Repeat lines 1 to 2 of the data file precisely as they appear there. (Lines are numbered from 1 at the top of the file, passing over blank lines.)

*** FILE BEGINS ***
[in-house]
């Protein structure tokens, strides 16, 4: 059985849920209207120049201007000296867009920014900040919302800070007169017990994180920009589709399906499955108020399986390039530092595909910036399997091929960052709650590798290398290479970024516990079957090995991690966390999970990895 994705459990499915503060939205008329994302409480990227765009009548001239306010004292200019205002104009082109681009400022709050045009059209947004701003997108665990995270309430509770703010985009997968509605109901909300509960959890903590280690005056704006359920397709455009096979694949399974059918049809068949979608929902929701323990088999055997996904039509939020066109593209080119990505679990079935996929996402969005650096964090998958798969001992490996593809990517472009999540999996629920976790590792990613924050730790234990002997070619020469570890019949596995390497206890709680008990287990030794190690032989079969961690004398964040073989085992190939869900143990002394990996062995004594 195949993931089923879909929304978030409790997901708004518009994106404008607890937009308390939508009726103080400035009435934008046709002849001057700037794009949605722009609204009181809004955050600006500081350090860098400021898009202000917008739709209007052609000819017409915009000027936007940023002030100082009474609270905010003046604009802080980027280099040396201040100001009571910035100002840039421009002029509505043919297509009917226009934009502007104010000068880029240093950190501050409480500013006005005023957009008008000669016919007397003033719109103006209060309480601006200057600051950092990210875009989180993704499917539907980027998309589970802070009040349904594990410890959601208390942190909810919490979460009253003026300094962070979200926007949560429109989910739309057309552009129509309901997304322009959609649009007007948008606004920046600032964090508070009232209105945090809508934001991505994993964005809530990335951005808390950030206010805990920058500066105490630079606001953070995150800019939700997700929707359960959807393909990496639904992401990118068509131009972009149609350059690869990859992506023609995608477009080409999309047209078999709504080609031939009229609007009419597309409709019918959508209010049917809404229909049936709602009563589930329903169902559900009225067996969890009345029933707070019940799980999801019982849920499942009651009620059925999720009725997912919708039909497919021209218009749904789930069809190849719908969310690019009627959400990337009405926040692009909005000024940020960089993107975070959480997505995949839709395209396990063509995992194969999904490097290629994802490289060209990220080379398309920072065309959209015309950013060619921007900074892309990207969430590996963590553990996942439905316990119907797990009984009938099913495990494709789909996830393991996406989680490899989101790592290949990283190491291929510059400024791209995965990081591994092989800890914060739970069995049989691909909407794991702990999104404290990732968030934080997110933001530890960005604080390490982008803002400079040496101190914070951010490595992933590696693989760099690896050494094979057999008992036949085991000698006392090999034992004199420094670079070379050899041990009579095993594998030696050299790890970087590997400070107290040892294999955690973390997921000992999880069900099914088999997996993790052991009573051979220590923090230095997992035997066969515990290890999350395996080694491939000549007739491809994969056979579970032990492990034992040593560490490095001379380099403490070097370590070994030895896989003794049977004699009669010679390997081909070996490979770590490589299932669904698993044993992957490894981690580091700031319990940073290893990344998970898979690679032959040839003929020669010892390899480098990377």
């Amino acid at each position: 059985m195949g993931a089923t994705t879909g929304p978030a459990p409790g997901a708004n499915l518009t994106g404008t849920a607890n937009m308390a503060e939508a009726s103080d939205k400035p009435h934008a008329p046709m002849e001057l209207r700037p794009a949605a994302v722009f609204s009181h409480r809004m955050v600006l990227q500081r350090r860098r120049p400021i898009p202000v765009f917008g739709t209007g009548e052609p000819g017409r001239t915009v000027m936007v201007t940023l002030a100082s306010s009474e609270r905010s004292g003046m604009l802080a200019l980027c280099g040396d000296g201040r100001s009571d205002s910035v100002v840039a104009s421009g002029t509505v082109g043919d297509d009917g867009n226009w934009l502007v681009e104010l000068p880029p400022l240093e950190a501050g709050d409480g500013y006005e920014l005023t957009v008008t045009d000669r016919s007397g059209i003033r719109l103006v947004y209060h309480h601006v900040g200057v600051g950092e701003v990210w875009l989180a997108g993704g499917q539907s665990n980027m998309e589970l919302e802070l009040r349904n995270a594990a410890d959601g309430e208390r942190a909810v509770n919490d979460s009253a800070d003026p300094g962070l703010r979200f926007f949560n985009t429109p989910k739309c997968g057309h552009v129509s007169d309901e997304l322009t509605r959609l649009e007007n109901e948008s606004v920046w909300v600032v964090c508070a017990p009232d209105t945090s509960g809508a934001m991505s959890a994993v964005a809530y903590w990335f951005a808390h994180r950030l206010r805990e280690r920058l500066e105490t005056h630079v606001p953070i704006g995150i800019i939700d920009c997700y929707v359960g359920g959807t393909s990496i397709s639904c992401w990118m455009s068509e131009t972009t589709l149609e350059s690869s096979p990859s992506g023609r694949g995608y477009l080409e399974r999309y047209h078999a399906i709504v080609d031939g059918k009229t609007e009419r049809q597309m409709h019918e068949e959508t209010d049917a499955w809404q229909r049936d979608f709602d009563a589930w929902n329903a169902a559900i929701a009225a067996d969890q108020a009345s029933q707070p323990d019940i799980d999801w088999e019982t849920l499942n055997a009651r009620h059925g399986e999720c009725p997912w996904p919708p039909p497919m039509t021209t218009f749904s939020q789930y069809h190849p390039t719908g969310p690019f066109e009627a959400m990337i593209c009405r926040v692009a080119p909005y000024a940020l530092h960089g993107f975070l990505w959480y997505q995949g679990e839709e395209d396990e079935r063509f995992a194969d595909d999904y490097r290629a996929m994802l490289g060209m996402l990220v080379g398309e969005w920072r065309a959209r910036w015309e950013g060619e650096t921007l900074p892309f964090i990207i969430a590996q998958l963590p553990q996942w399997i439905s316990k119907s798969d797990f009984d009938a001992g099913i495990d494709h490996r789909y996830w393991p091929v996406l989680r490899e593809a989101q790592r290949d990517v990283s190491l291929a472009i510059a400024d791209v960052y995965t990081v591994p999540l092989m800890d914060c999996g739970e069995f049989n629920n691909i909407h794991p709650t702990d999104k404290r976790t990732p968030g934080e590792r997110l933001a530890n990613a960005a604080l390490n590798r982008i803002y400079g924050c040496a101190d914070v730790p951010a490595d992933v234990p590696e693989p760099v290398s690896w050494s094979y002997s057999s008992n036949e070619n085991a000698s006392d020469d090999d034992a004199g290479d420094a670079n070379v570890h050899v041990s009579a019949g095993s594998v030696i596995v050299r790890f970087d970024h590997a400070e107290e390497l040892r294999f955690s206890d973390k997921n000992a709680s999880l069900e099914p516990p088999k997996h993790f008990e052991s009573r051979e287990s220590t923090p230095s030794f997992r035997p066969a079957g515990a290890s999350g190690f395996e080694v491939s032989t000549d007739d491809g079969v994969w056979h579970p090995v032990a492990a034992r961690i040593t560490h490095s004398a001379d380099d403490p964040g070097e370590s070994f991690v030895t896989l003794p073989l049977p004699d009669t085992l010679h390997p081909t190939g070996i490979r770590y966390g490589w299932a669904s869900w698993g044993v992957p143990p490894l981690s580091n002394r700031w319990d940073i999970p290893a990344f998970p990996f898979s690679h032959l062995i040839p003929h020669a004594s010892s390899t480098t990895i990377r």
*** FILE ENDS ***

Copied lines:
[in-house]
């Protein structure tokens, strides 16, 4: 059985849920209207120049201007000296867009920014900040919302800070007169017990994180920009589709399906499955108020399986390039530092595909910036399997091929960052709650590798290398290479970024516990079957090995991690966390999970990895 994705459990499915503060939205008329994302409480990227765009009548001239306010004292200019205002104009082109681009400022709050045009059209947004701003997108665990995270309430509770703010985009997968509605109901909300509960959890903590280690005056704006359920397709455009096979694949399974059918049809068949979608929902929701323990088999055997996904039509939020066109593209080119990505679990079935996929996402969005650096964090998958798969001992490996593809990517472009999540999996629920976790590792990613924050730790234990002997070619020469570890019949596995390497206890709680008990287990030794190690032989079969961690004398964040073989085992190939869900143990002394990996062995004594 195949993931089923879909929304978030409790997901708004518009994106404008607890937009308390939508009726103080400035009435934008046709002849001057700037794009949605722009609204009181809004955050600006500081350090860098400021898009202000917008739709209007052609000819017409915009000027936007940023002030100082009474609270905010003046604009802080980027280099040396201040100001009571910035100002840039421009002029509505043919297509009917226009934009502007104010000068880029240093950190501050409480500013006005005023957009008008000669016919007397003033719109103006209060309480601006200057600051950092990210875009989180993704499917539907980027998309589970802070009040349904594990410890959601208390942190909810919490979460009253003026300094962070979200926007949560429109989910739309057309552009129509309901997304322009959609649009007007948008606004920046600032964090508070009232209105945090809508934001991505994993964005809530990335951005808390950030206010805990920058500066105490630079606001953070995150800019939700997700929707359960959807393909990496639904992401990118068509131009972009149609350059690869990859992506023609995608477009080409999309047209078999709504080609031939009229609007009419597309409709019918959508209010049917809404229909049936709602009563589930329903169902559900009225067996969890009345029933707070019940799980999801019982849920499942009651009620059925999720009725997912919708039909497919021209218009749904789930069809190849719908969310690019009627959400990337009405926040692009909005000024940020960089993107975070959480997505995949839709395209396990063509995992194969999904490097290629994802490289060209990220080379398309920072065309959209015309950013060619921007900074892309990207969430590996963590553990996942439905316990119907797990009984009938099913495990494709789909996830393991996406989680490899989101790592290949990283190491291929510059400024791209995965990081591994092989800890914060739970069995049989691909909407794991702990999104404290990732968030934080997110933001530890960005604080390490982008803002400079040496101190914070951010490595992933590696693989760099690896050494094979057999008992036949085991000698006392090999034992004199420094670079070379050899041990009579095993594998030696050299790890970087590997400070107290040892294999955690973390997921000992999880069900099914088999997996993790052991009573051979220590923090230095997992035997066969515990290890999350395996080694491939000549007739491809994969056979579970032990492990034992040593560490490095001379380099403490070097370590070994030895896989003794049977004699009669010679390997081909070996490979770590490589299932669904698993044993992957490894981690580091700031319990940073290893990344998970898979690679032959040839003929020669010892390899480098990377």